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  5. "Those women are famous."

"Those women are famous."


June 26, 2017



does 女の人 have more of a sense of singularness than most nouns in japanese, making たち necessary here? or could you leave off the tachi and still be referring to more than one woman?


I was a little confused by that as well; saying 女の人たち out loud (or 女の子たち since I've seen that here too) and it doesn't feel right.


I left the たち out, and it was still accepted as correct


Is the の人 after 女 absolutely required? Is onna no hito a more formal form of onna?


I have also been told that '女' by itself is considered rude, and is kind of the equivalent of referring to a woman as 'a b*tch'


Would like a native speaker to confirm that, if so, it shouldn't accept it.


の人 indicates that we're talking about an adult female - as opposed to a child female - 女の子


あのかのじょたちはゆうめいです Shouldn't this also be accepted?


彼女たち means they in English - unlike Japanese, English doesn't differentiate between 'they' - specifically males and 'they' - specifically females so even if we did use 彼女たち there's no way to carry that meaning over to English. Also, 'they' - female or not, doesn't give us the specificity that 女の人たち does - 女の人たち tells us that we're talking specifically about adult females.


Isn't 彼女 just a pronoun though? I think what you wrote would be something along the lines of "Those they are famous", as opposed to "Those women are famous".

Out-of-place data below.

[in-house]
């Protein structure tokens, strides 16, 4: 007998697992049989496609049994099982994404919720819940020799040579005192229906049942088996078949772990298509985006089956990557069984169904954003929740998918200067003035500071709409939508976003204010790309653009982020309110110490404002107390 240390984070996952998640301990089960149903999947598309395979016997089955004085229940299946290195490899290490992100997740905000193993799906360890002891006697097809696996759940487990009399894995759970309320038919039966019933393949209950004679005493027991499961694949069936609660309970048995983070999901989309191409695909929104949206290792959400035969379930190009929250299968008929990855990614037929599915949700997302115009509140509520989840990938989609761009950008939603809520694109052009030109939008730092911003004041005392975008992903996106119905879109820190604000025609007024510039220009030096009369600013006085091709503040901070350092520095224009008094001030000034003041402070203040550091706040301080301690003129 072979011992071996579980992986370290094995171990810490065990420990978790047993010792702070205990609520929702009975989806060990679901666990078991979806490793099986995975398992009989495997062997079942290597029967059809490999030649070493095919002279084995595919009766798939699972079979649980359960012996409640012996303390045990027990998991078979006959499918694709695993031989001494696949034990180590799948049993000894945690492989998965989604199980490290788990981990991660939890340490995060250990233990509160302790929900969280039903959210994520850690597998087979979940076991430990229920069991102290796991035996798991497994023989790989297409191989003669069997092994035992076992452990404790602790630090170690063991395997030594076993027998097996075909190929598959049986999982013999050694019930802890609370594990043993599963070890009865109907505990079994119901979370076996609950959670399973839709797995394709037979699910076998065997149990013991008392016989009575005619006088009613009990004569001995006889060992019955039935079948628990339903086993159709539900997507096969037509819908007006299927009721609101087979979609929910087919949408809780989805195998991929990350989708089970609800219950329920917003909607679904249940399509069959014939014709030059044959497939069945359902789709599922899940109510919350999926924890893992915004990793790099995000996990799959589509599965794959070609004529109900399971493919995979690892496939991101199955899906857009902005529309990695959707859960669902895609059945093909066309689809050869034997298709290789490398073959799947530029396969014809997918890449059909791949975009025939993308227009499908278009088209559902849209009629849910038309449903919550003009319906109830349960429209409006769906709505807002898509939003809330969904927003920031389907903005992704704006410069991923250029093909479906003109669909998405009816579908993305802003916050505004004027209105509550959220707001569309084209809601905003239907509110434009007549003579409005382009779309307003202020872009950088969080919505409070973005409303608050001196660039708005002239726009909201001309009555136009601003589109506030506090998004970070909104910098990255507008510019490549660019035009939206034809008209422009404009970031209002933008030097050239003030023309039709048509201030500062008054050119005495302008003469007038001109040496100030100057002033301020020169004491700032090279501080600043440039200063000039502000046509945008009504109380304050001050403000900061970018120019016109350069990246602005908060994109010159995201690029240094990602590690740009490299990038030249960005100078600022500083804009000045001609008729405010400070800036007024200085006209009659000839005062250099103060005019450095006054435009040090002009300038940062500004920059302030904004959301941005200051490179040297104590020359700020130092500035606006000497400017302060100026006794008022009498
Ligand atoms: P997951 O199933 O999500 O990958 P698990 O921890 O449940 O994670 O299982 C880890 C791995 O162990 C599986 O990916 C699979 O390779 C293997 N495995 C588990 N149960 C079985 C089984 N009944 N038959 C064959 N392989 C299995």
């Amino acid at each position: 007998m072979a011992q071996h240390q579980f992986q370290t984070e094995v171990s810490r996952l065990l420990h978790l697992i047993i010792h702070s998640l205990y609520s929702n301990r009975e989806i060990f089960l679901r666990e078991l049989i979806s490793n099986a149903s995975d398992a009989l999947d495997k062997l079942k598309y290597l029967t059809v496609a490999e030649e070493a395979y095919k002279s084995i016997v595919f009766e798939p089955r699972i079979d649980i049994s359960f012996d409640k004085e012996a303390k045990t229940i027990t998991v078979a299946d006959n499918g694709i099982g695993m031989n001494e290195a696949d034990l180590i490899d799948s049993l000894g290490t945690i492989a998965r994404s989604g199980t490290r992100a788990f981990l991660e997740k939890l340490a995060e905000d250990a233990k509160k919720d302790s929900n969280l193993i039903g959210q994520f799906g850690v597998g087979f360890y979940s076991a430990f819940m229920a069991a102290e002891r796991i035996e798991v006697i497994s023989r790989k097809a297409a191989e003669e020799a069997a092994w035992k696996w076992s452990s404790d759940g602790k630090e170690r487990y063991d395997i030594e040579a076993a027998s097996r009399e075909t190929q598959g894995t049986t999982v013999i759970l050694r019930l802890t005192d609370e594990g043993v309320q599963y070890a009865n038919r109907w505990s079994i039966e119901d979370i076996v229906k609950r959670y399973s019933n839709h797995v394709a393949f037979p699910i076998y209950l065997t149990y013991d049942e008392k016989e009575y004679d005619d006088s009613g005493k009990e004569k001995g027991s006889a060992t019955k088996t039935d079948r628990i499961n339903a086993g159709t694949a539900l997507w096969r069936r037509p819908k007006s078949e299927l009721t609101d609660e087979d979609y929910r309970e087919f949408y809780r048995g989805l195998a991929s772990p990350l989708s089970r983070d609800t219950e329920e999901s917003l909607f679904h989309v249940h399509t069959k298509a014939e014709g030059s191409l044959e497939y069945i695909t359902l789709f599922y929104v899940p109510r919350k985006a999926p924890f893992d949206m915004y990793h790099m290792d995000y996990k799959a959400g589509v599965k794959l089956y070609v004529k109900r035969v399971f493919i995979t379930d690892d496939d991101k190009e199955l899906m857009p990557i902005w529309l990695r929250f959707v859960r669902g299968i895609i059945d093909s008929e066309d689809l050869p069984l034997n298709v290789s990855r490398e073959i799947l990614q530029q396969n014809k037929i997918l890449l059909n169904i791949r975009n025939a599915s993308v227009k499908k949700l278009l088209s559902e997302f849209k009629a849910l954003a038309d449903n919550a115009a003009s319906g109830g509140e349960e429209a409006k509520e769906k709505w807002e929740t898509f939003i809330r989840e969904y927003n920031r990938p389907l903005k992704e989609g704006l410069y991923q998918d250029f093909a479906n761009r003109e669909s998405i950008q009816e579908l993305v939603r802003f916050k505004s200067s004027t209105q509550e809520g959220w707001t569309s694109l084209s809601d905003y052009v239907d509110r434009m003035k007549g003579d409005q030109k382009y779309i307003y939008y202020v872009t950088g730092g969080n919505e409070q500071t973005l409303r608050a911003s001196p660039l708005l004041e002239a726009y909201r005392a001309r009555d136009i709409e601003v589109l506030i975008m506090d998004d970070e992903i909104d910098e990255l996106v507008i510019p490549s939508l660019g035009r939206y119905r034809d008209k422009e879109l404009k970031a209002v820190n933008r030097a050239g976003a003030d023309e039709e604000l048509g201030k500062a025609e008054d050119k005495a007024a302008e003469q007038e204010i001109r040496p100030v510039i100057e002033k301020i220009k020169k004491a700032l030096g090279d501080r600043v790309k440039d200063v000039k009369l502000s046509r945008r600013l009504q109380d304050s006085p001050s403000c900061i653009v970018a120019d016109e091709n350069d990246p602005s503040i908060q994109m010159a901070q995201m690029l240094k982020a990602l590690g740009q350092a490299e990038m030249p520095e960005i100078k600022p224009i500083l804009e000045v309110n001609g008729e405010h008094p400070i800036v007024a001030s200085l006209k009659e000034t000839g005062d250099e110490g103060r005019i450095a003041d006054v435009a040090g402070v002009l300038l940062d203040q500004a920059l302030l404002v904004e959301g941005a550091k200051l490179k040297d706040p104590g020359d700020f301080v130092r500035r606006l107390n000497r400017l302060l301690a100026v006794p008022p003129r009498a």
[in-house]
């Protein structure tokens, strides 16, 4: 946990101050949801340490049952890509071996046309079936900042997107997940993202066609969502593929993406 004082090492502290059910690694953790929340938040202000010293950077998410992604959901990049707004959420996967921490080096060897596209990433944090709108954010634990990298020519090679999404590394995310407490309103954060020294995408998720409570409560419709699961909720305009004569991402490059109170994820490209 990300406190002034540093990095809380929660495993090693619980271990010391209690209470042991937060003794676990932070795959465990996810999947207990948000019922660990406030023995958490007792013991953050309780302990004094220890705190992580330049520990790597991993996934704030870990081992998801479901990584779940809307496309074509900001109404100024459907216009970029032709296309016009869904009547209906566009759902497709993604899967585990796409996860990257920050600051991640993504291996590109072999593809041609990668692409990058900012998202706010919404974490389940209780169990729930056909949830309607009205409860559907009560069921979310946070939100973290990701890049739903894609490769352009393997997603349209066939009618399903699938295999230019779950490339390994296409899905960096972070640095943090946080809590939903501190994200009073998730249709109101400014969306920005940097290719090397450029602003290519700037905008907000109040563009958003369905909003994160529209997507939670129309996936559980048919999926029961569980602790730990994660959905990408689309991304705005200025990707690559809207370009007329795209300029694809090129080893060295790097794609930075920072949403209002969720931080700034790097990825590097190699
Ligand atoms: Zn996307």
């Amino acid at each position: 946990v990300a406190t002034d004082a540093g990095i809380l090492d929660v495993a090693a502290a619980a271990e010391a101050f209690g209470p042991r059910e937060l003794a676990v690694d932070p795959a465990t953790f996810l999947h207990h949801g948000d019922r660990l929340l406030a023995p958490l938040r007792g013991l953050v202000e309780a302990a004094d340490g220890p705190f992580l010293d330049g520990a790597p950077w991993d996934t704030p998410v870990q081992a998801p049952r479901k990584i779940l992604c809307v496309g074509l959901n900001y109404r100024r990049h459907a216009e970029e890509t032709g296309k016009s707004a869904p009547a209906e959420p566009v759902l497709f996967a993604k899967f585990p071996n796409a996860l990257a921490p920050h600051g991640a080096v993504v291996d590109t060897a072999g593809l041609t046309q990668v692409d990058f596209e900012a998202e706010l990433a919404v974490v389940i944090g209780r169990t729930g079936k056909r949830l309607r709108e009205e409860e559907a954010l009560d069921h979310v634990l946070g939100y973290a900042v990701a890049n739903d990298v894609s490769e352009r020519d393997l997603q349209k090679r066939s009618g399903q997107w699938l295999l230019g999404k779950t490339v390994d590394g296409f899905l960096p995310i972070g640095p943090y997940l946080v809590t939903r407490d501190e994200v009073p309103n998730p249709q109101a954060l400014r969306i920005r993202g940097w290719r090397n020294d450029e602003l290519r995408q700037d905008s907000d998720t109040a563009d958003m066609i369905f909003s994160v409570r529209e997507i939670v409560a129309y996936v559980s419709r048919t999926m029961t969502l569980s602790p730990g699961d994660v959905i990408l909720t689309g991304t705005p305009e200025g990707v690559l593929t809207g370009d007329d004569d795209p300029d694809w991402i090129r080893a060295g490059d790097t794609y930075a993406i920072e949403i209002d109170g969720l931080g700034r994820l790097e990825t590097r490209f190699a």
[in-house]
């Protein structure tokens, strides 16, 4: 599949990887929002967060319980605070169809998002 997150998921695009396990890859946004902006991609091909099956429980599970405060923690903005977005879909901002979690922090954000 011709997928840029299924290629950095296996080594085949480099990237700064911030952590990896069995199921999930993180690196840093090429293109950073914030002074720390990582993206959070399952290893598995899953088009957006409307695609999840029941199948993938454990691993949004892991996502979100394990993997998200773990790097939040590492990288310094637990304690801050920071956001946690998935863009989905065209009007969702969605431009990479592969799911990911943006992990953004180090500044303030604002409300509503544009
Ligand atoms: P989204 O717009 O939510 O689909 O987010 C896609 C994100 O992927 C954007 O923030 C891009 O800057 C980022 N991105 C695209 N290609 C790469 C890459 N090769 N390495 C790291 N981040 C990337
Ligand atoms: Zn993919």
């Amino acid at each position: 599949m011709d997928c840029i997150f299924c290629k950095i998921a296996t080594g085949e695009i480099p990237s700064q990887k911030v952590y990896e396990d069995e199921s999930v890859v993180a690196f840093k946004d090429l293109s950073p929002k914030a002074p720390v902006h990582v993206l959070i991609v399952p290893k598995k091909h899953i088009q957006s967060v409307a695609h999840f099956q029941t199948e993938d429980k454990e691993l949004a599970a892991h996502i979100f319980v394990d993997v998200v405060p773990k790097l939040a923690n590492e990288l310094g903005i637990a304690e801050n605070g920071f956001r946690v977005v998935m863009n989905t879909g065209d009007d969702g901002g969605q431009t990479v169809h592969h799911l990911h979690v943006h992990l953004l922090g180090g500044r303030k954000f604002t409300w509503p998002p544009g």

Err... Seeing this three months later, I'm pretty sure I was just being stupid. Sorry to whoever gave a lingot xd


i used "女たち" and it correct. But i'm confuse to read it


I believe it's おんなたち, but I could be wrong.


あの女たちは有名人です This is right


What function does 有名/ゆうめい serve in a sentence? It's translated as "famous" here, but does it just count as a non-i-ending adjective, or something else?


It's both a na-adjective and a noun (that's not very different).


I notice it does accept "女たち" vs "女の人たち" - is there any particular reason the の人 would be explicitly included in normal usage (especially in everyday conversation?) What about for 男? (OTOH it won't accept あちらの、そちらの、それらの or あれらの for 'those')


My dictionary gives only 女たち for women. It splits 女の人たち into component bits, and doesn't recognise it as a word or term. So, thanks everybody for the further info.


Is this the equivalent 彼女ら[kanojyora/かのじょら]?


I've seen 彼ら, but I've never seen 彼女ら. It's usually 彼女たち. If that's what you mean, then yeah. It's meant to be a forced pluralization of the noun.


Yep, 〜ら and 〜たち both mark the plural on some "people words", but 〜ら is usually more rough/less formal


彼女たち is we ( female version), then あの彼女たち means «those we.....» I am not english but I think it have no sense. I am a learner like you so i do not want to be rude, it is just what I think. Maybe a native english or japanese or someone more skilled can teach us the good way. Can we use 女たち? Is it a japanese word, and, if it is a real word, is it casual or polite? When can we use it? Thank you all.


It's they (female), not we. We is 私たち, 僕たち.


女達 is more like 'females'. 女の人 means female adult. 女の子 means female child.


I read "Those women are fabulous" bahahahahaha, I am so queer

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